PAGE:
View Full Version : Is it possible the current spate of hurricanes is linked to global warming?
09-25-2004, 08:23 PM
Florida is about to get hit by the fourth hurricane this year. That's the first time in a century that the same state got hit four times in a year. (Four hurricanes hit Texas in the late 19th Century, I forget what year.) I admit this is most likely just a run of bad luck . . . but is there any chance it's an anthropogenic phenomenon? Something to do with global warming? Any meteorologists or climatologists have a theory?
09-25-2004, 08:53 PM
One theory i read is that hurricanes hit the caribbean and florida in cycles lasting 30 to 50 years. Up untill several years ago we have been in a lul and right now it is returning in full force. The last presence of this cycle was in the 50-60's. Do note that this is a cycle of quantity of hurricanes not intensity.
09-25-2004, 09:07 PM
Every meteorologist that's been on television (the real ones, not the people on the Weather Channel, degreed though they may be) says that it's not global warming but a cycle of warming water in the Atlantic over the last decade following a 30-year period of cooling water. This is probably the cycle that Ludicrous was referring to. This warmer water will stay on for decades more, and will create more and worse hurricanes. The last warming cycle ended around 1964, which is why most people don't remember it. Besides the population of Florida was 5 milllion in 1964 as opposed to 18 million today; the coasts are much more densely built up; and more people are resident year round.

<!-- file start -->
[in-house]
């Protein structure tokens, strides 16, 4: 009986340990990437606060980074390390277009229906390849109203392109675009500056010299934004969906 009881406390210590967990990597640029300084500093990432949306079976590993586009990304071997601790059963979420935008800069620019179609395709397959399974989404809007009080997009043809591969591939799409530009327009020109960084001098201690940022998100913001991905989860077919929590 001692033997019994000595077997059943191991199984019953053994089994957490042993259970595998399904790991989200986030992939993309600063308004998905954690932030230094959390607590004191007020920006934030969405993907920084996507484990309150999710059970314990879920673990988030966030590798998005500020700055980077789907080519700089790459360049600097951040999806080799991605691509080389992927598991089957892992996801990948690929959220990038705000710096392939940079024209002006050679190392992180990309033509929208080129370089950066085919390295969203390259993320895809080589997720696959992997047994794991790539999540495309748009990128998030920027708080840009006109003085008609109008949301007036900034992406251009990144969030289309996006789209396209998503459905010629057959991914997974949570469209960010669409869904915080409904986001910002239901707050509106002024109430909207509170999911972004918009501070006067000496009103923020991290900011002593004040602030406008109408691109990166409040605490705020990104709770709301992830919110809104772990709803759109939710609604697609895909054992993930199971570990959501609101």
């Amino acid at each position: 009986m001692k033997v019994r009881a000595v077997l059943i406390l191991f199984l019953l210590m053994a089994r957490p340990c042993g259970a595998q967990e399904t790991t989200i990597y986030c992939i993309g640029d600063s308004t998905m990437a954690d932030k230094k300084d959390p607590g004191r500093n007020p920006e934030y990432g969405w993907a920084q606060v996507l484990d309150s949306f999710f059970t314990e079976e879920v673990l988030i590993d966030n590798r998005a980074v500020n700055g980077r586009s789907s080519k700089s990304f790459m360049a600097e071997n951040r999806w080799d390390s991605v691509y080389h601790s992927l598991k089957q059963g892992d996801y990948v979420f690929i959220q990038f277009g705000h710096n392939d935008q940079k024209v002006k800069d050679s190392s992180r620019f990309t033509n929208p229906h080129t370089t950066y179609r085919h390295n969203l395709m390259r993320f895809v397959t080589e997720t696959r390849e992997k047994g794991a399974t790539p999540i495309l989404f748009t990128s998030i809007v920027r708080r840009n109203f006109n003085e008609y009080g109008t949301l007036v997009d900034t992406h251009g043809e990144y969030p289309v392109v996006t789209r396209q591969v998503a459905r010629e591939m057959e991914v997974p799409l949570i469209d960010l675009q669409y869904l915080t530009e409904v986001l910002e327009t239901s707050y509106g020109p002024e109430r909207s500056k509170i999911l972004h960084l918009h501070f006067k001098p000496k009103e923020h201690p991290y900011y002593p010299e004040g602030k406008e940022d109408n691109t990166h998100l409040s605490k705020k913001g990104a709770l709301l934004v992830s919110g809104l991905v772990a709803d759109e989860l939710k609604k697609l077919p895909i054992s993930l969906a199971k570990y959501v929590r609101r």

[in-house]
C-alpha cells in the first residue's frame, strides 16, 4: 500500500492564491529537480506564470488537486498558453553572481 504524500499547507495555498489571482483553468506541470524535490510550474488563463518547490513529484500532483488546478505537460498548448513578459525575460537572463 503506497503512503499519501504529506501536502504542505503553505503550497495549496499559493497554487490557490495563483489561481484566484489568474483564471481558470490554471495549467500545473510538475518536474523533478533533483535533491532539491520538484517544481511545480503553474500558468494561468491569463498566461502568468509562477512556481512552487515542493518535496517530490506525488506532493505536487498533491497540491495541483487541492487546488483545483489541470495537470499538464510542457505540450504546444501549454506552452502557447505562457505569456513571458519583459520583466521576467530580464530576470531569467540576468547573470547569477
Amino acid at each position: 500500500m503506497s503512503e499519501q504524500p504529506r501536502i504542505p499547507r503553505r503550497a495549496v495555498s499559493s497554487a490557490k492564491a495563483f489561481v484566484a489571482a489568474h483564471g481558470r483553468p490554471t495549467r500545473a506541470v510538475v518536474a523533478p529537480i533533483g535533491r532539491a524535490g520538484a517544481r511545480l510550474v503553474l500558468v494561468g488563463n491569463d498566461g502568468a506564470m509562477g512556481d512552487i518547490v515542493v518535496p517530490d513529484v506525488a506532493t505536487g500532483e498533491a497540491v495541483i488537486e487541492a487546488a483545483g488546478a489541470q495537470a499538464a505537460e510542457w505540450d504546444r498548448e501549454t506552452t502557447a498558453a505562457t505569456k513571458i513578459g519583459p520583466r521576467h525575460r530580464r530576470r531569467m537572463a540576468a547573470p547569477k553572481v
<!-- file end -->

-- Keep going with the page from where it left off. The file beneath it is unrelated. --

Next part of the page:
There is a second cause of this year's odd movement patterns, though. The annual high pressure area that sits in mid-Atlantic, known as the Bermuda High, happens to be cited much closer to the U.S. Atlantic coast than usual. In most years it sits way out from shore. Hurricanes curve around it without hitting land.
This year it's closeness pushes the curve farther west, so that the hurricanes can't move north without all those various bodies of land in the Caribbean and southern U.S. getting in the way.
09-25-2004, 09:16 PM
For starters, hurricanes always begin (http://www.weatherquestions.com/What_causes_hurricanes.htm) as low pressure cells forming over warm spots in the ocean. For as long as they are over an area where the water temperature is above a certain level they continue to absorb water vapor and thus gain strength. Once they cross over to an area of lower water temperature, or over land, they start losing strength and eventually dissipate. I once read exactly what the break point temperature is, but I can't quite remember. Maybe 68 degrees, but I'm not sure.
But what needs to be remembered is that this zone where the temperatures are aobve the breakpoint is critical in analyzing the causes of hurricanes. The larger the zone, the more hurricanes you get, and the stronger they are. If the high-temperature zone is 1000 miles across then a storm moving at ten miles per hour could takes several days to cross it, giving it a long time to gain strength. If the high temperature zone is narrow, then storms will only be inside it for a short time, and the result is less power.
Global ocean temperatures have been on the rise (http://www.giss.nasa.gov/research/forcings/altscenario/) in recent decades, most likely caused by global warming. However, I haven't yet found a good discussion of how hurricane formation zones have changed druing that time period. It seems a good question to ask whether they've been getting bigger over the years or not.
09-25-2004, 09:17 PM
This warmer water will stay on for decades more, and will create more and worse hurricanes.
09-25-2004, 10:41 PM
The guy I heard at the National Hurricane Center in Miami said that the total number of hurricanes isn't a lot different this year than the average over time. However, there have been persistent high pressure cells in the northern Atlantic that have provided westerly steering winds that bring them into Florida and the Gulf of Mexico.
09-27-2004, 08:47 AM
I once read exactly what the break point temperature is, but I can't quite remember. Maybe 68 degrees, but I'm not sure.
The minimum tempurature for hurricane development is 80 degrees (http://www.aoml.noaa.gov/hrd/tcfaq/A15.html) with a water depth of at least 150 feet
vBulletin® v3.7.3, Copyright ©2000-2013, Jelsoft Enterprises Ltd.